Friday, May 25, 2012

A walk in the sun

On Saturday afternoon, May 19, a few members of the Construction Committee and the board president went for a stroll on the library property to check out possible sites for the library caretaker's cabin and outhouse, and for an outhouse near the Ida Lane Clausen Gazebo. With stakes and flagging tape, the crew located the property lines and appropriate spots for various library outbuildings.

Several small projects are planned for this summer in preparation for next year's major construction:
  • Cabin siting and design: the library will have a part-time caretaker/librarian to look after it in exchange for reduced rent on a cozy cabin in a prime location in the heart of the village of Ester. The site has been chosen, but will need to be prepared and the design determined. Local materials will be an important component of the cabin and its outhouse.
  • Composting outhouses: the composting toilet was a concept popularized and defended by Joseph Jenkins, author of The Humanure Handbook. He was definitely not the originator of the idea, however (Henry Moule of England, for example, patented the dry earth closet in 1873). Variations on the theme have existed for millennia. The advantage of a composting outhouse is that it actually breaks down the nitrogen/phosphorus component (feces and urine) and the carbon component (sawdust, toilet paper, forest duff, leaf litter, or other source) into true compost (NOT night soil) which may then be used for landscaping purposes and gardening. As Jenkins goes to great lengths to explain, the composted material from these outhouses will be perfectly sanitary after three years of alternately composting and freezing, depending on the season. And they will save the library money on topsoil, and pumping and hauling waste. Here's an example of an ADA accessible outhouse, but a search online will reveal many more. Books on the topic include:
    • The Composting Toilet System Book: A Practical Guide to Choosing, Planning and Maintaining Composting Toilet Systems, an Alternative to Sewer and Septic Systems, revised edition, by David del Porto and Carol Steinfeld
    • Holy Sh*t: Managing Manure to Save Mankind, by Gene Logsdon (JTEL collection)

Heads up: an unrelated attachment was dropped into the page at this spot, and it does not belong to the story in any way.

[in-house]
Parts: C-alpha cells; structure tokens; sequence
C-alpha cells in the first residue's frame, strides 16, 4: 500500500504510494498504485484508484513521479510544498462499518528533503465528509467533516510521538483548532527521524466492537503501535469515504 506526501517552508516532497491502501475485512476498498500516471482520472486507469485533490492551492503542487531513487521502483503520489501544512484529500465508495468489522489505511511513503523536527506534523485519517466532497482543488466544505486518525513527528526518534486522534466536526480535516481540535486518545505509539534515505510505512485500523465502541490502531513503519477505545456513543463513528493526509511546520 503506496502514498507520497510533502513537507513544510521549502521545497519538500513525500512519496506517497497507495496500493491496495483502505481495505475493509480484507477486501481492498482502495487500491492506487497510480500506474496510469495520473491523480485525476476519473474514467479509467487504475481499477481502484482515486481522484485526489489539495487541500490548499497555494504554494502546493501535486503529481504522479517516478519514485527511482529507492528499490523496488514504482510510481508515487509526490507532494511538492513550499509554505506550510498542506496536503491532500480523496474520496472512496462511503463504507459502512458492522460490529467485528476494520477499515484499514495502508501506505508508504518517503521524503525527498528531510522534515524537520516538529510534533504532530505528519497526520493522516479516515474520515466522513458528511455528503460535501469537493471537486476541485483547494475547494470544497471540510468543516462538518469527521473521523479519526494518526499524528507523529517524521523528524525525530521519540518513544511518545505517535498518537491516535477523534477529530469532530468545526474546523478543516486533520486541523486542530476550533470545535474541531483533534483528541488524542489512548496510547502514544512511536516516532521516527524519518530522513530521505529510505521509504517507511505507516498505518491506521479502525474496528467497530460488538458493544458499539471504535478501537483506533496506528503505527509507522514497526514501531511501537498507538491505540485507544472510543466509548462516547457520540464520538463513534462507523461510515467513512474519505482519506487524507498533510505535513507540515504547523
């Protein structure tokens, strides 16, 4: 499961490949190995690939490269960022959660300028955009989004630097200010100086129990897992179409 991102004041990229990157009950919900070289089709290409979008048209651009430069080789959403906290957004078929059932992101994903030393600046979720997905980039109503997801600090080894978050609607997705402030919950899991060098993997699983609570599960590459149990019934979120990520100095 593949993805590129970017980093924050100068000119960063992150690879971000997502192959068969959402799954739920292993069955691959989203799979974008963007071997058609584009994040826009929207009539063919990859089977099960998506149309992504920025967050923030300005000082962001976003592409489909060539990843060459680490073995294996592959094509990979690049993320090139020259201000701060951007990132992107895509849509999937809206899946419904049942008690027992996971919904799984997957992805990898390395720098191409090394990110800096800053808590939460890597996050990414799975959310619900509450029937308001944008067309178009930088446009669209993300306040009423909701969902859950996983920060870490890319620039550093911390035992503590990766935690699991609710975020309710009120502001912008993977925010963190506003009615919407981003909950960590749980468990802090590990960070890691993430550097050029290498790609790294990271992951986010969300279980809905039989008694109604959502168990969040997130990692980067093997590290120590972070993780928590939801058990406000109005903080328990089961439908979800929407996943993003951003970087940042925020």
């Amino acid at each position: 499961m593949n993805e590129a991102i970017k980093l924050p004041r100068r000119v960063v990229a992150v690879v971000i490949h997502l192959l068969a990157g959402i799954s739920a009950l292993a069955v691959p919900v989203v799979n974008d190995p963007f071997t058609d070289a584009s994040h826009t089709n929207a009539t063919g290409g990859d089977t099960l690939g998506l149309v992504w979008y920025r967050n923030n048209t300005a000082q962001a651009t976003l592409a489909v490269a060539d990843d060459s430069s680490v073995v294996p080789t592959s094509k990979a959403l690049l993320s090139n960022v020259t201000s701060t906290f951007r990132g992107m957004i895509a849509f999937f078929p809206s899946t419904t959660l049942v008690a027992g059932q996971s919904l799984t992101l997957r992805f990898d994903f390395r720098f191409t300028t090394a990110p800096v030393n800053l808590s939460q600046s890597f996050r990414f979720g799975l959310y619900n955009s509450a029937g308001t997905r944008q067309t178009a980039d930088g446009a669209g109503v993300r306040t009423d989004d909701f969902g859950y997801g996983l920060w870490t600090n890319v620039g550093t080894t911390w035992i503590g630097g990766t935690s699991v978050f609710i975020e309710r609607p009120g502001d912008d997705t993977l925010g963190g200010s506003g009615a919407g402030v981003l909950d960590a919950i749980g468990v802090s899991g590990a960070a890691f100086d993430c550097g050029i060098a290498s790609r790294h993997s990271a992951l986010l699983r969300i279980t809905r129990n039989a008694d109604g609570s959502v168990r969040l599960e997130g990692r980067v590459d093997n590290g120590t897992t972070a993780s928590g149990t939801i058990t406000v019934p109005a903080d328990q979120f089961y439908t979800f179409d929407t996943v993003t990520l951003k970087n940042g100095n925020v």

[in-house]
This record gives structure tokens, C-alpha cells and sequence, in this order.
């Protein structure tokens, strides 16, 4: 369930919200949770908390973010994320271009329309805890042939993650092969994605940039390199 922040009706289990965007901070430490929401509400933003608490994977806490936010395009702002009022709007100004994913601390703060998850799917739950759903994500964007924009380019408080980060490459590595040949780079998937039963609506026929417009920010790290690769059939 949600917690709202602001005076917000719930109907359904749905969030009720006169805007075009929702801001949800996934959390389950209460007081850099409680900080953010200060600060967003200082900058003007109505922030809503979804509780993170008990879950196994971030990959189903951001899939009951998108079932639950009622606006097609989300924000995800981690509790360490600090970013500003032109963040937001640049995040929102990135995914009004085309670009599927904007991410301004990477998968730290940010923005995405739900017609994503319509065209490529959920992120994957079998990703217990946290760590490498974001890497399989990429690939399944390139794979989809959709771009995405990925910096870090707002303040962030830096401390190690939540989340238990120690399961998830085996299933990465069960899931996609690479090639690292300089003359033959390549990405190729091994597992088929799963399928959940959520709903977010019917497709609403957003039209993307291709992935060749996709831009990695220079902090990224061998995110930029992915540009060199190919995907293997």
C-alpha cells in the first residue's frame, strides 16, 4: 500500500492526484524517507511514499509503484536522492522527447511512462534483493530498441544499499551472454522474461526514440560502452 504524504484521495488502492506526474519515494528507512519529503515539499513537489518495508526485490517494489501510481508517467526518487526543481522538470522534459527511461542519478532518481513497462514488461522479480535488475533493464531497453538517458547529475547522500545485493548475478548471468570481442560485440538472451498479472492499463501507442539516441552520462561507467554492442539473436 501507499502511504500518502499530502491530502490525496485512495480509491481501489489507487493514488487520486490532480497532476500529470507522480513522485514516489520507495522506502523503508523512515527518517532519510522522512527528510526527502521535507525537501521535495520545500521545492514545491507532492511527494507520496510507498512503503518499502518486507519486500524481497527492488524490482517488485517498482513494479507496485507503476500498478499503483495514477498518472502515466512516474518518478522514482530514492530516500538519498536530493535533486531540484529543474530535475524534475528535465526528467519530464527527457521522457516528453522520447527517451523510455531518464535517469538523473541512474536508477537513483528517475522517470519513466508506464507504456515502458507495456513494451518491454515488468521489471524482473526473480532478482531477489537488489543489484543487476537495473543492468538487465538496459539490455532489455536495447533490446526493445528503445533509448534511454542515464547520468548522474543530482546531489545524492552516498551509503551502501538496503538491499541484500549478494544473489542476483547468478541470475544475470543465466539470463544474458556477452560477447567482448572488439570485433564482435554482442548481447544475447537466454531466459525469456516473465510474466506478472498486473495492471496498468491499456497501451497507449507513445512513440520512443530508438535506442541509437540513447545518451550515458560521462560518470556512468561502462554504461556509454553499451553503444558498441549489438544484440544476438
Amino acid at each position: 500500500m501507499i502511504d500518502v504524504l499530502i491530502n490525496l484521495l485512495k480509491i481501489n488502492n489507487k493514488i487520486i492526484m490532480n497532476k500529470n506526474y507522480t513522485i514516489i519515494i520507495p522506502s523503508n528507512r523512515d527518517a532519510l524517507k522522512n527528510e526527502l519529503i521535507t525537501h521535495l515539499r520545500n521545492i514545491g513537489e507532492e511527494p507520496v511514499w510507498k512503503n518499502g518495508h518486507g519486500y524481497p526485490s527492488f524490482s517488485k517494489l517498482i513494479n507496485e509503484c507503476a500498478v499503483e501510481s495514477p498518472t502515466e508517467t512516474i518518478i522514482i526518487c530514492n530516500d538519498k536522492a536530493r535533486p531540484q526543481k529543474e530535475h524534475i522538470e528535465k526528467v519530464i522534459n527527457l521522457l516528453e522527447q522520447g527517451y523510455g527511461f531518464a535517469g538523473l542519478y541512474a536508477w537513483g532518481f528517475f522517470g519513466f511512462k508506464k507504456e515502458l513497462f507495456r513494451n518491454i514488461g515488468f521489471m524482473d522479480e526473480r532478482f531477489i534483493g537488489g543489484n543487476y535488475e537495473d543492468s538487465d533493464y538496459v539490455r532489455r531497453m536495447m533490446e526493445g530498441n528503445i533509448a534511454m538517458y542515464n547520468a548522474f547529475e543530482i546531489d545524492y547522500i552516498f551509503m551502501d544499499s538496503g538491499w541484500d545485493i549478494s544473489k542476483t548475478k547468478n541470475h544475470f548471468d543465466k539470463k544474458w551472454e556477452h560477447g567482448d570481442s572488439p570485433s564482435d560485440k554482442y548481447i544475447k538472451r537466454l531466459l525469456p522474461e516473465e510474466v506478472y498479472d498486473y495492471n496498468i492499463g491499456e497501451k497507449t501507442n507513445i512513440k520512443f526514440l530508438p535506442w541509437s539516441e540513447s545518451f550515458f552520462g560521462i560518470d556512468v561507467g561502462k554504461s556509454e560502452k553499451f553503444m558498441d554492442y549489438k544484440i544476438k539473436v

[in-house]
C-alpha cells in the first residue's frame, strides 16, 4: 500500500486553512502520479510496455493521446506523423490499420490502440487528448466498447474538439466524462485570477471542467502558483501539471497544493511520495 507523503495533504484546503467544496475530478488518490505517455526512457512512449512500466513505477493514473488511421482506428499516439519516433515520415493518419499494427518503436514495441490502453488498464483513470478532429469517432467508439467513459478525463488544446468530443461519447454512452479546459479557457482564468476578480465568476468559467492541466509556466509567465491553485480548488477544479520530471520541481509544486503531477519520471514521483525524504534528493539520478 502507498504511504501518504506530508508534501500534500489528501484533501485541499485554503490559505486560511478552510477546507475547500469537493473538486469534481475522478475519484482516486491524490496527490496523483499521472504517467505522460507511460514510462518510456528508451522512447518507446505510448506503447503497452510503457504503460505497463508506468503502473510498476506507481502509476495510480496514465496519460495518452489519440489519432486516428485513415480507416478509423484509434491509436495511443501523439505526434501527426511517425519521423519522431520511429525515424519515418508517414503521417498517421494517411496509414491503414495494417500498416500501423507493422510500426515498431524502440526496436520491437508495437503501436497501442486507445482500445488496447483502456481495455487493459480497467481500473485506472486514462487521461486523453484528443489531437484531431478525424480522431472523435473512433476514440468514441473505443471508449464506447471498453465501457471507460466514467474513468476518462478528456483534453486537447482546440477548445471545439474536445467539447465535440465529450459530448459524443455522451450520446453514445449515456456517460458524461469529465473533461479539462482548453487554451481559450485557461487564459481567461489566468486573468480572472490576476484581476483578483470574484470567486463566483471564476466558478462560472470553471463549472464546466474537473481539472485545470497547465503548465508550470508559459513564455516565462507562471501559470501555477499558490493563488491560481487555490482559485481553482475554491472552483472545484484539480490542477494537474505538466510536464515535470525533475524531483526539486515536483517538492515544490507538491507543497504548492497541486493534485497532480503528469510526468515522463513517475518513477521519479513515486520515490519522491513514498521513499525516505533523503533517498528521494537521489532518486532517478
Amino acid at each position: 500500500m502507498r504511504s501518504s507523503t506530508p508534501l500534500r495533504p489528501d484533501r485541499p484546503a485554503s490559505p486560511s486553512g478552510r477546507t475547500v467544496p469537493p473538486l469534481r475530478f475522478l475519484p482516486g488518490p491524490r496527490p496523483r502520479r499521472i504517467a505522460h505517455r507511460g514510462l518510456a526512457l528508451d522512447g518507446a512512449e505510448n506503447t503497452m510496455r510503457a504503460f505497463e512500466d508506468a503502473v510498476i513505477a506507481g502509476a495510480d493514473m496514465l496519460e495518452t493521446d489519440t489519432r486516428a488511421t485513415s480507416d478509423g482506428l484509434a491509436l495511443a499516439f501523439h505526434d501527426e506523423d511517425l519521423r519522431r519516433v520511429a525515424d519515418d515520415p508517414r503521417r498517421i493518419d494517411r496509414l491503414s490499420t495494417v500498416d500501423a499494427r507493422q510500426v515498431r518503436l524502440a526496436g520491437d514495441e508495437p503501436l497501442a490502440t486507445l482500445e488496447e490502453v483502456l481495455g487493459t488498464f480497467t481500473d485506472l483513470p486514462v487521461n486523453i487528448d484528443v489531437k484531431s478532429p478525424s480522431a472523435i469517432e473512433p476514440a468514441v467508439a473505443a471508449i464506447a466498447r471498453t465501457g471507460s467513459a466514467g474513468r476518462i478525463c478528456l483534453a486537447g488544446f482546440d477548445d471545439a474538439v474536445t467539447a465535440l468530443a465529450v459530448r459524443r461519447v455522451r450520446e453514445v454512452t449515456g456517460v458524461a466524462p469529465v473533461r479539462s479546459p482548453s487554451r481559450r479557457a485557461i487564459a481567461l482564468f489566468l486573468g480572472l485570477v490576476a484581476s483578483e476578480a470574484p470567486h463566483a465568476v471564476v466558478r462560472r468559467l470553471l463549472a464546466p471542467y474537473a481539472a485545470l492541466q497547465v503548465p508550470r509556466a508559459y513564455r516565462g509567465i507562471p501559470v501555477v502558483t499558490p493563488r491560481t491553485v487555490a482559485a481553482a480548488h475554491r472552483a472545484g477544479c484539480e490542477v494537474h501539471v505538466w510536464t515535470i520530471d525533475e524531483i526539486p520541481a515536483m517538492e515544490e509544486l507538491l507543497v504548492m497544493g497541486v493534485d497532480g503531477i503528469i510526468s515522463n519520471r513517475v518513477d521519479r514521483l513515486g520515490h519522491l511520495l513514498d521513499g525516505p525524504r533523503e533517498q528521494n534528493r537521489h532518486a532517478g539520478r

• The Humanure Handbook: A Guide to Composting Human Manure, 3rd edition, by Joseph Jenkins (JTEL collection)
  • Gazebo repairs and finish work: the Ida Lane gazebo, while mostly complete, still needs gutters and a downspout with water collection, an ADA accessible ramp, window repair and shields (plus the last two stained glass windows put in place), the Ida's Clip Joint sign put up, and the dedication plaque (already designed) created and installed. The gazebo is across from the Ester Post Office, at 501 Village Road (see Google map). Some of this work will happen on Planting Day, June 2.
  • Planting Day gardening & work party: this work party is scheduled for Saturday, June 2, from 11 am to 4 pm (library members will be arriving probably starting around 10 am, so if earlier is better for you, please don't hesitate to come a little early!). This landscaping event will happen in conjunction with gazebo repairs. (Parking is available at the Golden Eagle Saloon up the street.) See also our Facebook event invitation. We are creating a large rhubarb bed in honor of Pat Garner, famed in the village for his rhubarb wine, and a delphinium bed in honor of Ansgar Clausen. Other flower beds and pots will be planted in memory of Ester's denizens and, of course, to beautify the village. If you would like to help with this gardening party, we can use:
    • food and drink for the volunteers
    • flowers and other bedding plants (strawberries, rhubarb, columbine, etc.)
    • horse manure or compost
    • bedding soil
    • gardening tools (don't forget to put your name on them!)
  • Signage and lighting installation: the library and gazebo need lighting and signs so it's clear to library members where the library is! Thomas Hart of Iron Amenities will be creating a roadsign for the library; motion detection lights will be installed in the library and on the porch. 

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